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ADJUSTMENT COMPUTATIONS STATISTICS AND LEAST SQUARES IN SURVEYING AND GIS PAUL WOLF CHARLES D. GHILANI

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TRAVERSE CLOSURE √ ΔX 2 +ΔY 2 =Distance Error Distance Error/ Total Distance = Error per foot Or Error Ratio Tan -1 (ΔY / ΔX) = Angular Error (Azimuth)

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ACCURACY VS. PRECISION PRECISE BUT NOT ACCURATEPRECISE AND ACCURATE

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ACCURACY VS. PRECISION ACCURACY-the degree of conformity with a standard or measure of closeness to a true value. An exact value, such as the sum of three angles of a triangle equals 180° A value of a conventional unit by physical representation, such as U.S. Survey foot. A survey or map deemed sufficiently near the ideal or true value to be held constant for the control of dependent operations.

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ACCURACY VS. PRECISION Precision – the degree of refinement in the performance of an operation (procedures and instrumentation) or in the statement of a result. Applied to methods and instruments used to attain a high order of accuracy. The more precise the survey method, the higher the probability that the results can be repeated.

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ACCURACY VS. PRECISION Survey observations can have a high precision, but still be inaccurate. – Poorly adjusted instrument – Poor methods and procedures Instrument set up Not checking work Human error

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STANDARDS National Geodetic Control Networks are based on accuracy. Consistent with the network not just a particular survey Not the mathematical closure but the ability to duplicate established control values

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READING ERRORS Repetition reading instrument Repetition Method – Circle is zeroed – Reading errors σ αr = √σ o 2 + σ r 2 n σ σr - Estimated Standard Error in the average angle due to reading σ o - estimated error in setting zero σ r - estimated error in the final reading n – number of repetitions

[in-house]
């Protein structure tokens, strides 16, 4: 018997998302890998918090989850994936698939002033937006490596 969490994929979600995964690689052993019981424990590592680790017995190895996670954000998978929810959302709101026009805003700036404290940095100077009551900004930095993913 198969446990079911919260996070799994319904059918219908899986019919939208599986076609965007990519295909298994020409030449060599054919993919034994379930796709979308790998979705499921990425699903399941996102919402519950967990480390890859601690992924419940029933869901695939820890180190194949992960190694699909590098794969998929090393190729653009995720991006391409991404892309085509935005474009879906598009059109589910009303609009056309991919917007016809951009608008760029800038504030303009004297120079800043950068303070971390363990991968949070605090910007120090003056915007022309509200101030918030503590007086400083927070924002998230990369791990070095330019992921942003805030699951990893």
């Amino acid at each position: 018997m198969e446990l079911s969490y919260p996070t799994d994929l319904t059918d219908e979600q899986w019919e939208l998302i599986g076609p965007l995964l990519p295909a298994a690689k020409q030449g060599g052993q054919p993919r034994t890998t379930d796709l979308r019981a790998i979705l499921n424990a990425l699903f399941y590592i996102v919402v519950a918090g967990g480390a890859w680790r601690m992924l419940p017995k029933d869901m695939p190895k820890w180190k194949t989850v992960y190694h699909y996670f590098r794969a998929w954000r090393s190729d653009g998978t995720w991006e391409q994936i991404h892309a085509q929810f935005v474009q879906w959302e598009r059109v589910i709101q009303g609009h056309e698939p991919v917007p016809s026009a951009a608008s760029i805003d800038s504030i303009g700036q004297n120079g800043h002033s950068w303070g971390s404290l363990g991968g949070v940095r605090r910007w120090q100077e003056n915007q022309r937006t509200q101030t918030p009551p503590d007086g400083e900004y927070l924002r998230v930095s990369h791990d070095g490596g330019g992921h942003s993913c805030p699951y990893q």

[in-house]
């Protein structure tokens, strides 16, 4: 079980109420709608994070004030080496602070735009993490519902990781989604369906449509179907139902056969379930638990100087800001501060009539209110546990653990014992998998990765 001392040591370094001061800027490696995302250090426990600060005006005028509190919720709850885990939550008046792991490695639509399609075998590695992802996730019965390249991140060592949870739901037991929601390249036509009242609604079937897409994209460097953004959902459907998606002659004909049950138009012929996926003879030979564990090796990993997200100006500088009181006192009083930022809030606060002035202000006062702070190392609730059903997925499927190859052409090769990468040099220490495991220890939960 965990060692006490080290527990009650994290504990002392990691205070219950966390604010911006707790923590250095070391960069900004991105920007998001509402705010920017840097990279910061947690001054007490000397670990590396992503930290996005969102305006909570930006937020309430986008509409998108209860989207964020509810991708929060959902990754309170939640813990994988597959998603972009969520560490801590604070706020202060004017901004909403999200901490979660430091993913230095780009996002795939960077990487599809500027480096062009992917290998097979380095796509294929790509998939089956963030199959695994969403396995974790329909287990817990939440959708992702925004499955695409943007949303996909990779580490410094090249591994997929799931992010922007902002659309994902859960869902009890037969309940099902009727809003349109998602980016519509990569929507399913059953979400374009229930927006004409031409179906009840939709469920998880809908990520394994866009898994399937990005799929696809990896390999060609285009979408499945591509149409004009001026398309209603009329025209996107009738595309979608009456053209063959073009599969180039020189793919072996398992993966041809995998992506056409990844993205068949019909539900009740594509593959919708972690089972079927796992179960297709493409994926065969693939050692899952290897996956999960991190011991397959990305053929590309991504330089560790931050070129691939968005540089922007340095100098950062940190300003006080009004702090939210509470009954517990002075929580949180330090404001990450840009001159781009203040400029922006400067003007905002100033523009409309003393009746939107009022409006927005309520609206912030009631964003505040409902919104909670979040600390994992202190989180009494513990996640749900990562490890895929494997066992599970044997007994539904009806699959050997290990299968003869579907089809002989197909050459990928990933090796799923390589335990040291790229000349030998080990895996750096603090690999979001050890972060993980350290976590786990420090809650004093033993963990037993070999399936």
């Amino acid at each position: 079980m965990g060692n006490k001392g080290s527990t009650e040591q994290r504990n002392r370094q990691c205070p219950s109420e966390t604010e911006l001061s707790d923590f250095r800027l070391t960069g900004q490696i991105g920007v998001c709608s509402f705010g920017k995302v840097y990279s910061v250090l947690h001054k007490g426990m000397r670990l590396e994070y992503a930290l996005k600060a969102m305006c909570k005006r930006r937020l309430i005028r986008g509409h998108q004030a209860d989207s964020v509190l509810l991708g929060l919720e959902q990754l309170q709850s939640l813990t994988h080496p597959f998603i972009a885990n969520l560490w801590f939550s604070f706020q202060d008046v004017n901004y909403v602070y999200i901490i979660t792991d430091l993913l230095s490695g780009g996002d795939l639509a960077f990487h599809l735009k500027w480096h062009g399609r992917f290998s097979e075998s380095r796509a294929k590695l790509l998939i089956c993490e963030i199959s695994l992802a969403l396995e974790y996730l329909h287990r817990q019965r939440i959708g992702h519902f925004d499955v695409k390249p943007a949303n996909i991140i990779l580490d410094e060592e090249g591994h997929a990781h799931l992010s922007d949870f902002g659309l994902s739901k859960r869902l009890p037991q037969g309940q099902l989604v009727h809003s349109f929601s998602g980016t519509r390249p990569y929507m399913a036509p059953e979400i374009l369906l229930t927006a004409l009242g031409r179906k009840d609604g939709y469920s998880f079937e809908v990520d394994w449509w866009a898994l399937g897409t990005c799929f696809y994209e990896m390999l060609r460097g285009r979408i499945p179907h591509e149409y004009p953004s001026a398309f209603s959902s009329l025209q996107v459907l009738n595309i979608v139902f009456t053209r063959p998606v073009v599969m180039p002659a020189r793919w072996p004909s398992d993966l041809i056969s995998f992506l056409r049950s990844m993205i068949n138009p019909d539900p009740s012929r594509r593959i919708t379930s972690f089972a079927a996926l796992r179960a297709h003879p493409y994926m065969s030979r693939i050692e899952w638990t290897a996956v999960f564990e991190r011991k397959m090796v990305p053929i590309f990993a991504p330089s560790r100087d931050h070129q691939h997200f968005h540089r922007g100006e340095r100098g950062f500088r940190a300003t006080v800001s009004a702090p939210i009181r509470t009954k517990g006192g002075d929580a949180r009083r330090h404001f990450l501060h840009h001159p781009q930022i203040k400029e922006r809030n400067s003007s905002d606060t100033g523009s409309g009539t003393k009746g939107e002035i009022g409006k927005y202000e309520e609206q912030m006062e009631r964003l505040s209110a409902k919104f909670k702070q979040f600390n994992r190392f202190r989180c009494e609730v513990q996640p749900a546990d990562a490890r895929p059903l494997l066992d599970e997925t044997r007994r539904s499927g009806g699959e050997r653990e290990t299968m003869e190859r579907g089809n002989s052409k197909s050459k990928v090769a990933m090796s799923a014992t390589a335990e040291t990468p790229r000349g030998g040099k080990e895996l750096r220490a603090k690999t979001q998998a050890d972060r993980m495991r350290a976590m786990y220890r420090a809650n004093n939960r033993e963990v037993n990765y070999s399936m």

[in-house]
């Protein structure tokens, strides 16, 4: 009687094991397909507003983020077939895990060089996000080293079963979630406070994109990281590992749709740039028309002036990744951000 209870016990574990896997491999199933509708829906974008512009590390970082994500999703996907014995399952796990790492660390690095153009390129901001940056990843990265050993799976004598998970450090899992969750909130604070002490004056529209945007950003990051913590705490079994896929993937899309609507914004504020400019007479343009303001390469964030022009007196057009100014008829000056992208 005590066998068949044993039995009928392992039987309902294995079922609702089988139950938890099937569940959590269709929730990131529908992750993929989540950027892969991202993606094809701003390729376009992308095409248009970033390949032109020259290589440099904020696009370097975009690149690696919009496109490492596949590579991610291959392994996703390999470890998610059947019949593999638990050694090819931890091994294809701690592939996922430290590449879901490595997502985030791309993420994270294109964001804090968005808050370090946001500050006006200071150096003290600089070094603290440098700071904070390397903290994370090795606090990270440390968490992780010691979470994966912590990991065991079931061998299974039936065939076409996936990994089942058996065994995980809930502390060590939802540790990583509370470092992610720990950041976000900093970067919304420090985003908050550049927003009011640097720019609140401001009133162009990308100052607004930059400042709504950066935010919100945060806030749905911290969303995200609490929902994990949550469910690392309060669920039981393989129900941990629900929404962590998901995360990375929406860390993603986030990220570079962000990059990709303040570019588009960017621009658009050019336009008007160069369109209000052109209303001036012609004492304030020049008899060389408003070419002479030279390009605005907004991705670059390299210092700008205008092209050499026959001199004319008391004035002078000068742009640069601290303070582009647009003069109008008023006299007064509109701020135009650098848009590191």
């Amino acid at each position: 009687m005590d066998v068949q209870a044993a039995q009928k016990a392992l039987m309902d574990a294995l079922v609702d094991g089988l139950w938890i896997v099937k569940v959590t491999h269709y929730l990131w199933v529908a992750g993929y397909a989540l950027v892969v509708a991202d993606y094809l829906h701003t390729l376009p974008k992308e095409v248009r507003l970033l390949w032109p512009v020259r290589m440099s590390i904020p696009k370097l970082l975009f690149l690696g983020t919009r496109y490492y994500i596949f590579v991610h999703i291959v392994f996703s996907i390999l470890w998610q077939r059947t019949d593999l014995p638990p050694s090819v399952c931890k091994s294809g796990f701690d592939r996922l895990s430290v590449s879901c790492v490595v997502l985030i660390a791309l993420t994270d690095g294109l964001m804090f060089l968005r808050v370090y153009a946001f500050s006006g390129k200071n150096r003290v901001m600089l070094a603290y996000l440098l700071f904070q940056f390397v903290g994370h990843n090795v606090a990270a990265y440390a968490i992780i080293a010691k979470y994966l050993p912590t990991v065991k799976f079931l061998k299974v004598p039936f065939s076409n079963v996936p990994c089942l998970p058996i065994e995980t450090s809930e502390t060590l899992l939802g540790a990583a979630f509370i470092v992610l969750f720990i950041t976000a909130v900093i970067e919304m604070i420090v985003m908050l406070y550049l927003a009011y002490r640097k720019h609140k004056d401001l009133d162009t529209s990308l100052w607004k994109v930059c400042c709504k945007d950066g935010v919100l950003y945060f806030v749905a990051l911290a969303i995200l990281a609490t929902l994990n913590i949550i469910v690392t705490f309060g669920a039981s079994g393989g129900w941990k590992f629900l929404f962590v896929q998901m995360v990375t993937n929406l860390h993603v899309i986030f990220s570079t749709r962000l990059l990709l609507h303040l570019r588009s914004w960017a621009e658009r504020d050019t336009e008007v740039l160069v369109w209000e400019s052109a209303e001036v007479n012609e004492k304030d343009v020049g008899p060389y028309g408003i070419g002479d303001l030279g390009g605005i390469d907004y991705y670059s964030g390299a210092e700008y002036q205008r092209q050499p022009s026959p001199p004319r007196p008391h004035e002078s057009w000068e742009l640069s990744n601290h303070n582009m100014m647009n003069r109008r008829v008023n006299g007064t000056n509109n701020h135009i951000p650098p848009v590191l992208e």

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READING ERRORS Ability to set zero and read the circle equal σ αr = σ r √2 n

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READING ERRORS Example: Repetition Method Suppose an angle is read six times using the repetition method. An operator having a personal reading error of ± 1.5”, what is the estimated error in the angle due to circle reading? σ αr = ±1.5√2 = ±0.4” 6

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READING ERRORS Direct Method – Backsight and Foresight readings – Angle is difference between to readings – Multiple measurements σ αr = σ r √2 √ n σ σr - Estimated Standard Error in the average angle due to reading σ r - estimated error in the final reading n – number of repetitions

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READING ERRORS Example: Direct Method Suppose an angle is read six times using the direct method. An operator having a personal reading error of ± 1.5”, what is the estimated error in the angle due to circle reading? σ αr = ±1.5√2 = ±0.9” √6

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POINTING ERRORS SEVERAL FACTORS AFFECT ACCURACY – OPTIC QUALITIES – TARGET SIZE – OBSERVER’S PERSONAL ABILITY TO PLACE CROSSHAIRS ON THE TARGET – WEATHER CONDITIONS POINTING ERRORS ARE RANDOM THEY WILL OCCUR

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POINTING ERRORS Assume for any given instrument and observer the pointing error can be the same for each repetition. σ αp = σ p √2 √ n

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POINTING ERRORS Example: Suppose an angle is read six times by an operator whose ability to point on a well- defined target is estimated to be ± 1.8”, what is the estimated error in the angle due to pointing? σ αp = ±1.8√2 = ±1.0” √6

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TOTAL STATIONS DIN NUMBER (DIN 18723) – Deutsches Institut fϋr Normung – DIN accuracy is not inferred from the least count – Example of DIN use Accuracy according to DIN of 5” in a face 1 and face 2 direction Standard Deviation of a Face 1 and Face 2 reading is ±5” Standard Deviation of an angle σ =√2 * 5” = 7”

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What is a mgon? milligon 1 grad = 1,000 mgon = 54’ of arc 1 mgon = 3.24” of arc= grad

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TRAVERSE BY TOTAL STATION POSSIBLE SOURCES OF ERROR READING ERRORS SET UP ERRORS – INSTRUMENT AND REFLECTOR POINTING ERRORS INSTRUMENT LEVELING ERRORS MEASUREMENT ERRORS BY EDM

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TOTAL STATION ESTIMATED POINTING AND READING ERROR σ αpr = 2σ DIN √n

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Example: An angle is read six times (3 direct and 3 reverse) using a total station having a published DIN value for pointing and reading of ± 5”. What is the estimated error in the angle due to pointing and reading? σ αpr = 2 * 5” = ± 4.1” √6

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TARGET CENTERING ERRORS Setting a target over a point – Weather conditions – Optical plummet – Quality of optical plummet – Plumb bob centering – Personal abilities – Others? Usually set up within 0.001’ to 0.01’